The court would have you believe that it would somehow benefit my wife to artificially inflate the prices at discount shoe warehouses and drive her to more intimate mall retailers.  Our household budget says otherwise. 

Presently she can afford brand name style and quality at closeout prices, and that’s the best of both worlds.  The court’s position illustrates clearly that the law here is designed to protect business at the expense of consumer choice.  That’s something to consider next time someone becomes defensive about big-government anti-trust laws framed as a consumer protection.

2 Responses to “Are Antitrust Laws Designed to Protect the Consumer?”

  1. Mark says:

    I know this post is old, but I thought I’d offer my opinion anyway. I know very little about the laws and precedents cited in the Supreme Court decision, but I dabble in economics and have come to this conclusion:

    While I agree that the level of service a person wants when shopping for a product varies, and that the market should react to this demand, I am strongly skeptical of a court deciding who must/mustn’t sell to whom, at what price, or under what conditions.

    The amount of capital allocated to designing and producing a product is based solely on an estimate of how profitable it will be. If (hypothetically) Microsoft guarantees WalMart that any money spent marketing the Xbox in WalMart commercials will not be in vain, the Xbox might be more profitable than it would otherwise be. (Naturally, this plan could backfire and the Xbox could lose ground to another console that is cheaper due to fiercer competition from online stores.)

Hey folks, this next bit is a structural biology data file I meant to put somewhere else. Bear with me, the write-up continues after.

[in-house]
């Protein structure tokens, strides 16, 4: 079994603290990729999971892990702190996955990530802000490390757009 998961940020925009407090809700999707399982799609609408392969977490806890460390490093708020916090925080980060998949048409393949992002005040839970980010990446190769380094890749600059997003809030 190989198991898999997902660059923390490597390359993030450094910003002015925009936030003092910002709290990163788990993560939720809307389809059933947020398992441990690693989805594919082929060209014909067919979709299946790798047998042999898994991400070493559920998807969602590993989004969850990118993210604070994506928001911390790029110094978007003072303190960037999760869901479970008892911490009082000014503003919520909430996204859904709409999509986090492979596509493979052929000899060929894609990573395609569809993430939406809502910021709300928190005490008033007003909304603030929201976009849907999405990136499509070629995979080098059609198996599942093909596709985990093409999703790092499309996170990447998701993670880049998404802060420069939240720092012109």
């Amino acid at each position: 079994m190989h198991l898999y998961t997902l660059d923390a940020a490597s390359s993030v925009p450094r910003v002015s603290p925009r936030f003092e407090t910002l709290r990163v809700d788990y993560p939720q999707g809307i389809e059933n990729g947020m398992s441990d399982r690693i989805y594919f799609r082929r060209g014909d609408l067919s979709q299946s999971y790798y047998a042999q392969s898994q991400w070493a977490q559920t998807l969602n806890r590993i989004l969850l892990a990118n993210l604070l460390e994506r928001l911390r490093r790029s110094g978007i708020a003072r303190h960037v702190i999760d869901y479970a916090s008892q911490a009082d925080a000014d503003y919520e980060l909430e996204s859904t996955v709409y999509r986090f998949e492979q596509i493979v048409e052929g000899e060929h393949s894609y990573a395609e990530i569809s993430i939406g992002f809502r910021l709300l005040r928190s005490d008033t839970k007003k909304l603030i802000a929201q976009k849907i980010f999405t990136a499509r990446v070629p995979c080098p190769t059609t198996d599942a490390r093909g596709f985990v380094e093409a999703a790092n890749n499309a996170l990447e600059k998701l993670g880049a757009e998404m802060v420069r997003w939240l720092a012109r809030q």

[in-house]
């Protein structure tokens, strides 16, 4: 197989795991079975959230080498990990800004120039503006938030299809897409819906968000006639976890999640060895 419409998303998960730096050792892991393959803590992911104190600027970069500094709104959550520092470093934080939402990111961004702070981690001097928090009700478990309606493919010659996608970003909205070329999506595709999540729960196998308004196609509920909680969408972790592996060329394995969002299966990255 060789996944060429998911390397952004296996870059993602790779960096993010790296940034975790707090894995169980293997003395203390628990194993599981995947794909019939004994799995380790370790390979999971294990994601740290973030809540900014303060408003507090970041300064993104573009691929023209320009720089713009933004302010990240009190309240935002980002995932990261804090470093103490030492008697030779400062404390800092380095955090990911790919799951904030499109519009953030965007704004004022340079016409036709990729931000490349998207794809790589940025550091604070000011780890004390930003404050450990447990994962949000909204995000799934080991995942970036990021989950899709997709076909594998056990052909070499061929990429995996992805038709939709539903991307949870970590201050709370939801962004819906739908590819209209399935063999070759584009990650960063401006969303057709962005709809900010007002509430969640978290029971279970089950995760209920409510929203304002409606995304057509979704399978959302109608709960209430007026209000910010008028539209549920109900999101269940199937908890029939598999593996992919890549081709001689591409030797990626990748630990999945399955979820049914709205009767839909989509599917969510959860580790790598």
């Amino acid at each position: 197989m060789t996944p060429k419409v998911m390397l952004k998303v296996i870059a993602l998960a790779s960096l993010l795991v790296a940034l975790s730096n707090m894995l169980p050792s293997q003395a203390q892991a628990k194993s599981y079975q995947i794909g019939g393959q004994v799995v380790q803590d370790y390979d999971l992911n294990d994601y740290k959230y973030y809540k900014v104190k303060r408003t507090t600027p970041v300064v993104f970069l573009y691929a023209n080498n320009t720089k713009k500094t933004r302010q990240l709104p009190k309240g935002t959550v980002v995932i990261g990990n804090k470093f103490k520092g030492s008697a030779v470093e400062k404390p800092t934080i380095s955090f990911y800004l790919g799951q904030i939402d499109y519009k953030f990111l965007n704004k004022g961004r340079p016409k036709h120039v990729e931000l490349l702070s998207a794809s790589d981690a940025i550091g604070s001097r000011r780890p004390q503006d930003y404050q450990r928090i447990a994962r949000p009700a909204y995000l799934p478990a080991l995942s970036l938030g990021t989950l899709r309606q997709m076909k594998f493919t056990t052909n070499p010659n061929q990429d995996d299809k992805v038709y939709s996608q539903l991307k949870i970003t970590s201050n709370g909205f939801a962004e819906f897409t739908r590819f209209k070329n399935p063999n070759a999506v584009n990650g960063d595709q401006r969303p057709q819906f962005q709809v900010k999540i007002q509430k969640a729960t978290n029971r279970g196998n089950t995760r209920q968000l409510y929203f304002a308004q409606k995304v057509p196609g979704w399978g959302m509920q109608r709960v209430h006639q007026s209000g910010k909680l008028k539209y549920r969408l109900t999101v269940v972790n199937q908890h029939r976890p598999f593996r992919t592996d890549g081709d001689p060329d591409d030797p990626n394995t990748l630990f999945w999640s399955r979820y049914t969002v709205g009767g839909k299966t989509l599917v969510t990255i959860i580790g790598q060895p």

Any cost/benefit analysis would take this into account and companies would make decisions about releasing new products based on this. If our courts set precedents that restrict buyer-seller contracts, then less resources will be allocated to creating products that might benefit from such contracts.

    Restrictions on contracts/prices/trade can bring prices down, but they can also reduce the quality/quantity of products available by masking market demand. I understand that industries with monopolostic competition leave consumers with less choice than industries with lower costs of entry, and I can sympathize with trying to do something about it. I am, however, significantly more afraid of government regulations on freedom of contract. Let’s not cut off our face to cure our acne.

    It is inredibly difficult to maintain an unfair monopoly. Even if the costs of entering an industry are great, investment capital can be raised to go up against a company that is running inefficiently, or has high profits (contrast “profit” vs. “income”). The prices of products naturally move toward the opportunity cost of the resources required to produce them. This, of course, does not apply to statutory monopolies (e.g. USPS, the old Bell System, Federal Reserve, public utilities, etc., etc.)

    “Over time I have gradually come to the conclusion that antitrust laws do far more harm than good and that we would be better off if we didn’t have them at all. ” -Milton Friedman

Leave a Reply